Health care workers in Ireland are being deported in the middle of a pandemic.
Lily was on her lunch break at the nursing home in Dublin, where she works, when a friend called to hear that an official-looking letter had arrived for her.
She asked her friend to open it and read it.
You are no longer allowed to stay in the state and must now voluntarily return to your country of origin or be deported, “read the letter from the Irish Department of Justice and Equality. She had five days to inform the authorities about her Decision.
A flood of emotion streamed toward her through the layers of her protective gear. Lily said she wanted to cry but pushed the tears back in.
“I had to stay strong for the residents,” she said. “So I put on a smile, but deep down it was incredibly painful.”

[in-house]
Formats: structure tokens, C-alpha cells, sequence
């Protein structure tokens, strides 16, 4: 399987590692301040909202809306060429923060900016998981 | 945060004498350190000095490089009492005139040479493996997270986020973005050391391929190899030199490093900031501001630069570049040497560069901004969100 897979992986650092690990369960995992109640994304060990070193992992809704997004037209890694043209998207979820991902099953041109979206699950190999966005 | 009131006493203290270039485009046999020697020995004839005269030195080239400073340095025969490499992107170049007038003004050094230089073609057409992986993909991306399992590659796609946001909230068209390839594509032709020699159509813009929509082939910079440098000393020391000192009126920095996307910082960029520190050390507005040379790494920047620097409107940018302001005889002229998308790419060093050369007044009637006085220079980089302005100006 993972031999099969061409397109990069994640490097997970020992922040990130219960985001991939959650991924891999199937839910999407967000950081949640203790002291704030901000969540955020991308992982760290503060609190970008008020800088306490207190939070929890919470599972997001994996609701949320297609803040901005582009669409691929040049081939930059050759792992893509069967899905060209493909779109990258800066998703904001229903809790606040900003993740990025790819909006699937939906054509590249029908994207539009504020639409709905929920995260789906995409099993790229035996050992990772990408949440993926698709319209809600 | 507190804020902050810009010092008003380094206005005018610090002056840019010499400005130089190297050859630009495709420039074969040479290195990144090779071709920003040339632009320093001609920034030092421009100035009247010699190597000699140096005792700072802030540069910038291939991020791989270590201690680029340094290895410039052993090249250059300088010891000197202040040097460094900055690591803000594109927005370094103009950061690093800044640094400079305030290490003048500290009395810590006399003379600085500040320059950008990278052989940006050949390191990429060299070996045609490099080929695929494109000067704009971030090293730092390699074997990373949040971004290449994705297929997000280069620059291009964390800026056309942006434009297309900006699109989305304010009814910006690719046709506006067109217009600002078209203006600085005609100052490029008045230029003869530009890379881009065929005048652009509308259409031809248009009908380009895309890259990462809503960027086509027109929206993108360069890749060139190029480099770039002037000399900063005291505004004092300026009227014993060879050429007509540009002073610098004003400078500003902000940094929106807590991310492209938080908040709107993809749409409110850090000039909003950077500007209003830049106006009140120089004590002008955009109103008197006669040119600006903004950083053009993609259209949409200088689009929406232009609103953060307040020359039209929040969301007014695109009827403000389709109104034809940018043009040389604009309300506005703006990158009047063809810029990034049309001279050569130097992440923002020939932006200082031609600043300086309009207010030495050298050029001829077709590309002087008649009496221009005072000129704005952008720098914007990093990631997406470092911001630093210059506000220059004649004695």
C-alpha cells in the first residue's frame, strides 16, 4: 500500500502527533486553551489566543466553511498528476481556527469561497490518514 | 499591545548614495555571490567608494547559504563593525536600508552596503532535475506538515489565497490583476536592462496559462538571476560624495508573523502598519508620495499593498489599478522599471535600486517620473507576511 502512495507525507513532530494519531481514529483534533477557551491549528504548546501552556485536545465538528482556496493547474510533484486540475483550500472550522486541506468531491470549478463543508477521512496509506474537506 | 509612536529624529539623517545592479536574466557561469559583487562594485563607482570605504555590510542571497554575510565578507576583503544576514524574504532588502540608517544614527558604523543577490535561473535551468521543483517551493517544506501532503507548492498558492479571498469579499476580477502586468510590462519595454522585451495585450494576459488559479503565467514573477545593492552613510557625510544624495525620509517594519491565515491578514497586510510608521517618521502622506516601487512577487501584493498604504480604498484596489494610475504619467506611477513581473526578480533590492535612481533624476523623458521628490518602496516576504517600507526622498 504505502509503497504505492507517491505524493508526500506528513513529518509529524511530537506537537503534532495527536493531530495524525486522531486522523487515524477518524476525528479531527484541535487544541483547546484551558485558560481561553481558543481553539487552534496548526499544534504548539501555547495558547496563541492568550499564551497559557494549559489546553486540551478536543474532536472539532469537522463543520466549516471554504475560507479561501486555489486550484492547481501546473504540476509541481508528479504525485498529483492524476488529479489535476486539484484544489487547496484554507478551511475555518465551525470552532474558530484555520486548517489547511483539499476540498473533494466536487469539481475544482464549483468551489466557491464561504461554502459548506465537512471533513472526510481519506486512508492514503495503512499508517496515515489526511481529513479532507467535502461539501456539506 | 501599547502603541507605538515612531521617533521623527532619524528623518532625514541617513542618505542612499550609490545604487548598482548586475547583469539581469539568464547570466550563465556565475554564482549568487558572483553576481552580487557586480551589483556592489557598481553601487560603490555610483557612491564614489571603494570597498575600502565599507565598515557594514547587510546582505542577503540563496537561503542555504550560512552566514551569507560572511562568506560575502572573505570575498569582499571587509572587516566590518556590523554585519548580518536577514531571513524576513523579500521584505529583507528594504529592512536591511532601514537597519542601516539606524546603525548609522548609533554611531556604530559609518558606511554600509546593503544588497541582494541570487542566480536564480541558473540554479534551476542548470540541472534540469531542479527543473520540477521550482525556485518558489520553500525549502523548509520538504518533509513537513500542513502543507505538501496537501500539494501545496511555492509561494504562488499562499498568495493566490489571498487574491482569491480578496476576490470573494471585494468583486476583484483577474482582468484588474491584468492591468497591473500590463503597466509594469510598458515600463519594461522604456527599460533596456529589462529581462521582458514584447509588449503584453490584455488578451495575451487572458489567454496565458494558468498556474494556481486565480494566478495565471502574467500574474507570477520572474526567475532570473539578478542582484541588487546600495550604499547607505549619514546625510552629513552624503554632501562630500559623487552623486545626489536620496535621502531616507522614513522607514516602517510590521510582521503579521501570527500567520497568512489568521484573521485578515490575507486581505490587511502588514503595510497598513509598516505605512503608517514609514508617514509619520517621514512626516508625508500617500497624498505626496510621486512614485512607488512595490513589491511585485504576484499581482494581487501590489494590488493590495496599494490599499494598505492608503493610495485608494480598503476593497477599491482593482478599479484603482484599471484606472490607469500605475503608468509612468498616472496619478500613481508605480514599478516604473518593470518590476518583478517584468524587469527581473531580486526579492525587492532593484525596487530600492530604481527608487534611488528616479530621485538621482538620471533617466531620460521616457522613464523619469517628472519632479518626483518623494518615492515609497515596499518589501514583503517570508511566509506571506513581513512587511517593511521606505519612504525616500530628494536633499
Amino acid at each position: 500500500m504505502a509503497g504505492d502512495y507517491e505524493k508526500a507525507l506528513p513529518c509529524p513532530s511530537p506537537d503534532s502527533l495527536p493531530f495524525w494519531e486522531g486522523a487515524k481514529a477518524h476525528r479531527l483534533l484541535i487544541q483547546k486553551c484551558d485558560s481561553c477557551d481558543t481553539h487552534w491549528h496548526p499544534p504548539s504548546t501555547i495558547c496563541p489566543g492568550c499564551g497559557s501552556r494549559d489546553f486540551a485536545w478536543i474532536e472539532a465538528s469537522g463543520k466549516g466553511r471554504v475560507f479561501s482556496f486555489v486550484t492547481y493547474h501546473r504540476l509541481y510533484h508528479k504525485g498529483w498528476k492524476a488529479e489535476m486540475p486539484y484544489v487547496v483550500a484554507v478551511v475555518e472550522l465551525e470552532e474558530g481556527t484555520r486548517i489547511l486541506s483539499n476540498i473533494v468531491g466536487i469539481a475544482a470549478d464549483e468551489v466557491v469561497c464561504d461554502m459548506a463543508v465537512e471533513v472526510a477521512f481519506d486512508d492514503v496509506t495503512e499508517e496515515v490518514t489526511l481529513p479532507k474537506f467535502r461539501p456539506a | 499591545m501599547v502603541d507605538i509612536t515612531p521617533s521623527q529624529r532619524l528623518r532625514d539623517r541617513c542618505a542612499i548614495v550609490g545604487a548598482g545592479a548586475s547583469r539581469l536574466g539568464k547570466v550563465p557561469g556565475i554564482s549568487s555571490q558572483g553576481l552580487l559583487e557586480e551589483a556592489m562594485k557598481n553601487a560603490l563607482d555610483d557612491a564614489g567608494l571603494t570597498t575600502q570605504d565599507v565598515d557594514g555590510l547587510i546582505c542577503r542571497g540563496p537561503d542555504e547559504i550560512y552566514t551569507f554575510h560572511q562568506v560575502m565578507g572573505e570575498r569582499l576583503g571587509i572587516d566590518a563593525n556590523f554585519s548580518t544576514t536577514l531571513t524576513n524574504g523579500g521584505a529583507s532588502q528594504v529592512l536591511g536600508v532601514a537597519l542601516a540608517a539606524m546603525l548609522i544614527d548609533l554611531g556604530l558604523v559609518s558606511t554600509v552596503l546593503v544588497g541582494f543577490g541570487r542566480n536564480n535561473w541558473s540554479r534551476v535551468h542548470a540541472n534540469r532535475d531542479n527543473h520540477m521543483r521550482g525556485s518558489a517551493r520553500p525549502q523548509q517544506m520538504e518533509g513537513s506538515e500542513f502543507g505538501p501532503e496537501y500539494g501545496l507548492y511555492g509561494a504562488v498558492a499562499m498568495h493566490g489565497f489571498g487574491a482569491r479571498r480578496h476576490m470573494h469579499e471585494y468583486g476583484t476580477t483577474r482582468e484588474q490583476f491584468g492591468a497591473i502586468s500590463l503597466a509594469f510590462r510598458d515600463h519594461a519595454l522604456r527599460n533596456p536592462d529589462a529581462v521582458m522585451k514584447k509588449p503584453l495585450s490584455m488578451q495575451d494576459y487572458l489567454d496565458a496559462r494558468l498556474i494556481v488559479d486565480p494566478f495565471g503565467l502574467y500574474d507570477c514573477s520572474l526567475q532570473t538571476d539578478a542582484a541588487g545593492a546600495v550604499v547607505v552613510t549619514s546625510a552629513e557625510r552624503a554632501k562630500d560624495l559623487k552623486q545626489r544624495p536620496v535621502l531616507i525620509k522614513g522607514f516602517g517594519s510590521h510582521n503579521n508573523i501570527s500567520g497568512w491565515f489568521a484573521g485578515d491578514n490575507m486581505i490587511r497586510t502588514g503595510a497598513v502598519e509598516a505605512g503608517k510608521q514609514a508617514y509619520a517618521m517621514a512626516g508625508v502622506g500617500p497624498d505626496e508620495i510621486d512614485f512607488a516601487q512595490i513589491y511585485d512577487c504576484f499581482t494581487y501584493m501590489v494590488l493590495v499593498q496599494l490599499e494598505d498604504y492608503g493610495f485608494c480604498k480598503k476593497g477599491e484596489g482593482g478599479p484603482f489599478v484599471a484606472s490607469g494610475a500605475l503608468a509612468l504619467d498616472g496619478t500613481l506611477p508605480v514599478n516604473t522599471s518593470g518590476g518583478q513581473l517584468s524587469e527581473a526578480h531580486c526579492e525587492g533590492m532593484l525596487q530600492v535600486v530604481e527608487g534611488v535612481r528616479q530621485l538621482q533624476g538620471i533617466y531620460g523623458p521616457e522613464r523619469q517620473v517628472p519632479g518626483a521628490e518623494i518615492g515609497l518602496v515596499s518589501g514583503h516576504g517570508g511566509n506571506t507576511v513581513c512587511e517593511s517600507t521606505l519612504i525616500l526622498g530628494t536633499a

Lily – whose name was changed for her safety – said she fled the persecution of LGBTQ people in her home, Zimbabwe, and came to Ireland in 2016.
She wanted to help others, so she was studying to qualify as a health worker. She got a nursing home job last year and hopes to study nursing for her degree in the future.
She worked in the nursing home throughout the coronavirus pandemic and only took three weeks off when she contracted the virus herself in April.
Just before the pandemic began, the Irish Nurses and Midwives Organization reported that Ireland has the highest rate of Covid-19 infection among healthcare workers in Europe.
After she recovered, Lily returned to work. In the months that followed, she said she watched the disease take the lives of some of the elderly residents she cared for.
“So many people died. It was unbearable,” she said.
Now that the deportation is imminent, Lily feels like she is facing something resembling her own death sentence.
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